First, go on a walk and get her walking well and get her tired.
Second, loosen the black nose clip and slide it to the bottom where the ring is.
Then slip it off of her nose like nothing is different. She will still have the collar part around her neck. If she realizes that she is off of the GL and starts walking poorly then just slide the nose piece back on and don't take it off again until the next walk.
What she will learn is that the GL is there if she acts up but if she is good then it could stay off.

If she is not walking well on the GL then I agree with everyone else and you need to work on walking properly with the GL before getting rid of it. I am a huge believer in the GL and I would suspect that if you are getting the nose crease then you are pulling on her too much.
 

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I taught Elka to walk nicely (more or less...it's an ongoing process!) on a flat buckle collar. I used a clicker and treats. We did clicker work in the house first, with various tricks and things (and that was after I established that click = you're doing it right = treat) and then we took that act on the road.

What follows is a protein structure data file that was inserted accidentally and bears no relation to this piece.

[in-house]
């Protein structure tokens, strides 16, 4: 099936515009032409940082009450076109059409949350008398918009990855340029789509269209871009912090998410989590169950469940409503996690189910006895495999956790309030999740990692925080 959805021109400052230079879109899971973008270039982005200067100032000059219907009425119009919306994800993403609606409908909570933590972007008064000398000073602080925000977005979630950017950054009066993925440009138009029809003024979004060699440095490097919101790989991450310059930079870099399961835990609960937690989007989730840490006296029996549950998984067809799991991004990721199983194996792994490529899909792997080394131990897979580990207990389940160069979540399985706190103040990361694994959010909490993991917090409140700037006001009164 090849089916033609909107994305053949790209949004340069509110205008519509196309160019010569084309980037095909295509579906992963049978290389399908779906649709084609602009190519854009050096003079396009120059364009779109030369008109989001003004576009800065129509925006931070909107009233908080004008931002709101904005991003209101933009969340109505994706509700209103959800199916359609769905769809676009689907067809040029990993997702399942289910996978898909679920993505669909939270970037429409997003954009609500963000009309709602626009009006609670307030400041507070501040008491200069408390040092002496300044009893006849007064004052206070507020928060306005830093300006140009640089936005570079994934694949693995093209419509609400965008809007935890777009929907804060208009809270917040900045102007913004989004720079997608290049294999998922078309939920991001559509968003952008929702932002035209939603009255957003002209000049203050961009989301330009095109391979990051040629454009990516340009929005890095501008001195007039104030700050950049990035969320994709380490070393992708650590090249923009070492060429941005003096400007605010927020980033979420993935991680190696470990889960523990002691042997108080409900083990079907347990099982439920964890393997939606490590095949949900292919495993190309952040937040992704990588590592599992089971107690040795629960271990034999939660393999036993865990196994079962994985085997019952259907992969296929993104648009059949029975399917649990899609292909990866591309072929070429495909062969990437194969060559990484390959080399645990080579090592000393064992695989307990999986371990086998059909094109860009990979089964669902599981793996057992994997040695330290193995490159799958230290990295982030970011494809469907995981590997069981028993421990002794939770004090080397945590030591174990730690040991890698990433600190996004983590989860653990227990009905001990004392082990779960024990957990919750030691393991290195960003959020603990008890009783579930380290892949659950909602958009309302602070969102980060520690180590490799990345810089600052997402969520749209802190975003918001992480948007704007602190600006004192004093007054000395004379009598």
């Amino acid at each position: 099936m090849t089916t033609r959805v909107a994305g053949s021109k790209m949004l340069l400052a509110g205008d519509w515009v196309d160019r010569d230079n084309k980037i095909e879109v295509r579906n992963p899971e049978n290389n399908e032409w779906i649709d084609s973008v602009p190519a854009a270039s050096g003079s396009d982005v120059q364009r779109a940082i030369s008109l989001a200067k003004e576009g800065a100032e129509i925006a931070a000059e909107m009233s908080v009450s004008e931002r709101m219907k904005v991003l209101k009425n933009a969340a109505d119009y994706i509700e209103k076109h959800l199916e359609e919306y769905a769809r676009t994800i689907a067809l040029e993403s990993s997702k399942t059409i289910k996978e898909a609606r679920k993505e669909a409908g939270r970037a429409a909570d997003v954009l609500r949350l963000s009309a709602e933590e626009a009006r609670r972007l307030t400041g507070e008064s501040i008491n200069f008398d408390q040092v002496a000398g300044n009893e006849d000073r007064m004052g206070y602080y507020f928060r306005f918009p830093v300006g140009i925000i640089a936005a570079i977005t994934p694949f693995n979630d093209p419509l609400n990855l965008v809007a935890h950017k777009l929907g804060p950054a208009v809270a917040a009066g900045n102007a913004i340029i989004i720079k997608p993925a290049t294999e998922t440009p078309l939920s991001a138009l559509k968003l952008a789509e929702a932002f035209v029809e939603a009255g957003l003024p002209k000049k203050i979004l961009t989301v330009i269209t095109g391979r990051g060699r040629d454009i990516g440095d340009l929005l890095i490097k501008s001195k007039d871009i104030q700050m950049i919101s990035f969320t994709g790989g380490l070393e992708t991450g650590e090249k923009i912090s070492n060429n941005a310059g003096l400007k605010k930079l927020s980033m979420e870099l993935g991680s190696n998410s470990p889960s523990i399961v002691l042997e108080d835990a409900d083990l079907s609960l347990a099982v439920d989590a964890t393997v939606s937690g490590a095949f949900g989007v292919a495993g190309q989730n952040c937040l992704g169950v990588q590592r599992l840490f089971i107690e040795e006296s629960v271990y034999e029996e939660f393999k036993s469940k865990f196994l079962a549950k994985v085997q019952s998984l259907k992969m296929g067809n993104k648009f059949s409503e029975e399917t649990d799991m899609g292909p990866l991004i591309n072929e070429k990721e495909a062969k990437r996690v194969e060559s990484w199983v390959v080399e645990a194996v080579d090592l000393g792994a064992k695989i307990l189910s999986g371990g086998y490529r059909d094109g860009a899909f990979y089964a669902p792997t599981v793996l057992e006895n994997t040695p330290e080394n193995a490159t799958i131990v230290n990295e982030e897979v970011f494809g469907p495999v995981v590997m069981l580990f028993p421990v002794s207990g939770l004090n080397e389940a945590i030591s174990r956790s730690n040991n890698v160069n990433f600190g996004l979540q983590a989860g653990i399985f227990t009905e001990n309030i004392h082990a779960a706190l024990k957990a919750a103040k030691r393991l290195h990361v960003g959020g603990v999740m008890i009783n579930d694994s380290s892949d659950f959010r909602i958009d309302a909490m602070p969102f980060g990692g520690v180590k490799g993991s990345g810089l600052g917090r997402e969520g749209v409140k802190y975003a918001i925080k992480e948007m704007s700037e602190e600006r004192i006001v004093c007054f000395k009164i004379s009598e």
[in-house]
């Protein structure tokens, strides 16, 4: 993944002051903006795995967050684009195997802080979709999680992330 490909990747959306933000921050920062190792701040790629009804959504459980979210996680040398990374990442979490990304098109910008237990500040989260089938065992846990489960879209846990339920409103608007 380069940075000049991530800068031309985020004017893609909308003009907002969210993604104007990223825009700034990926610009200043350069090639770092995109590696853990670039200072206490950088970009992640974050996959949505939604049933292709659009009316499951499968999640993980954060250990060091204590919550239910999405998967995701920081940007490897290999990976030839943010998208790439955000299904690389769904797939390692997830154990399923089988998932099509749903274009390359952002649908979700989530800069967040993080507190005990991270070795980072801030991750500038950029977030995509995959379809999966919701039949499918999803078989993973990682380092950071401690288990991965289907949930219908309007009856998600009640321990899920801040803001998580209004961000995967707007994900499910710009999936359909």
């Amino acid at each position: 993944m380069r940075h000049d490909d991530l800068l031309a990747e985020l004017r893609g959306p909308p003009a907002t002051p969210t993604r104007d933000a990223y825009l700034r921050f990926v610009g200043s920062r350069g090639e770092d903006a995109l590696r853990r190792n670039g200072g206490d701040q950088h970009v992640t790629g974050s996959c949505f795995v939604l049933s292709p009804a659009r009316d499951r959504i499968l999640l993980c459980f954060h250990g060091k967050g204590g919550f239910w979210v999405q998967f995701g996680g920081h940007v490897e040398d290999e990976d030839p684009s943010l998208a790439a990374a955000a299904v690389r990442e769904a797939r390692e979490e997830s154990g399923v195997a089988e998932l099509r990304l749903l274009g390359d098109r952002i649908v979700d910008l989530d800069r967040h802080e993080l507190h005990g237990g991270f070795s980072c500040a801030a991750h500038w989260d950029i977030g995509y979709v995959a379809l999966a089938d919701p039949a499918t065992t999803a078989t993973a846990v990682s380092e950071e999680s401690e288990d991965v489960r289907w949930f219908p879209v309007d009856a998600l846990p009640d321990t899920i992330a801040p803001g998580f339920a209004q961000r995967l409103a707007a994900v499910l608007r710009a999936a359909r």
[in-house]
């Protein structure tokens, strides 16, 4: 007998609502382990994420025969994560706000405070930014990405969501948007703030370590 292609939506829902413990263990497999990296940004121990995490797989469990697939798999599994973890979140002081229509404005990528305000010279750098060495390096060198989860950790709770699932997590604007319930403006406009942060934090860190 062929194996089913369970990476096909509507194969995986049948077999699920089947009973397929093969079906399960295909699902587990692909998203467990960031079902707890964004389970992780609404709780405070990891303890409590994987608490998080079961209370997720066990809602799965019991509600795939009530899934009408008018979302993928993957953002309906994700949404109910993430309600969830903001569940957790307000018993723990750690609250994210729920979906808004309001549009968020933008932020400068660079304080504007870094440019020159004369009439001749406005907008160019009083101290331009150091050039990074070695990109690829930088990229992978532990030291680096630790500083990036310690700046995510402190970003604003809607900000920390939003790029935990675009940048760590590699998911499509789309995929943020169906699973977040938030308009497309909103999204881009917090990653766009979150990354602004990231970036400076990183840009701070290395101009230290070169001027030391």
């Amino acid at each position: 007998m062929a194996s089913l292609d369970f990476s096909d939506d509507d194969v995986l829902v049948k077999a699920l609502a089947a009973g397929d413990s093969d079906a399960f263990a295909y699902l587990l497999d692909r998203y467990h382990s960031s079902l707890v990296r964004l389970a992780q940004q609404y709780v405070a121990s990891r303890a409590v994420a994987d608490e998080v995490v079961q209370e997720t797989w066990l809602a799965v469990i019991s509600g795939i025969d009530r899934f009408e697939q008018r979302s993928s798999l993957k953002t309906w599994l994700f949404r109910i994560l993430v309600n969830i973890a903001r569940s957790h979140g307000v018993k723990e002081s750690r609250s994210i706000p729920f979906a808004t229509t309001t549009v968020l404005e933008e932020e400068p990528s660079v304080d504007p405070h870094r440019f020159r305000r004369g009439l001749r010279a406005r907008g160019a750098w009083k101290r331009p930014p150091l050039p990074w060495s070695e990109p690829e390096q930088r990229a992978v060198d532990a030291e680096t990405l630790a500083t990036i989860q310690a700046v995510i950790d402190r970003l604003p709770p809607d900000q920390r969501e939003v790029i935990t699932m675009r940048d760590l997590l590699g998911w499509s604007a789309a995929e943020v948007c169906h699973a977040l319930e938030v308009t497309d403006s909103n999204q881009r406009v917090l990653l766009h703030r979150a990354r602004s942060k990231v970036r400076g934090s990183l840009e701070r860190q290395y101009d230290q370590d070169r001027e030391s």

So, loose leash, calm walking? Click + treat. At first, even just being ahead of me, but the leash loose? Click + treat. It's a little "sneaky" as well, because I will not give the treat if she doesn't come back to me (i.e., I never tossed it). So, it does take time and patience, and rather than the clicker, you can use a marker word ("Yes!). I can't watch the videos Dave L linked as I'm at work (shh), but I'm sure if they're about using a clicker for walking, it's along these lines.

Personally, I never wanted to use the gentle leader because 1. some Dobermans may have CVI and 2. it might be mistaken for a muzzle and "OMG that's a dangerous Doberman vicious killer!" 3. Some dogs are truly miserable on it, and it might irritate the under eye area (depending on style of halter and fit).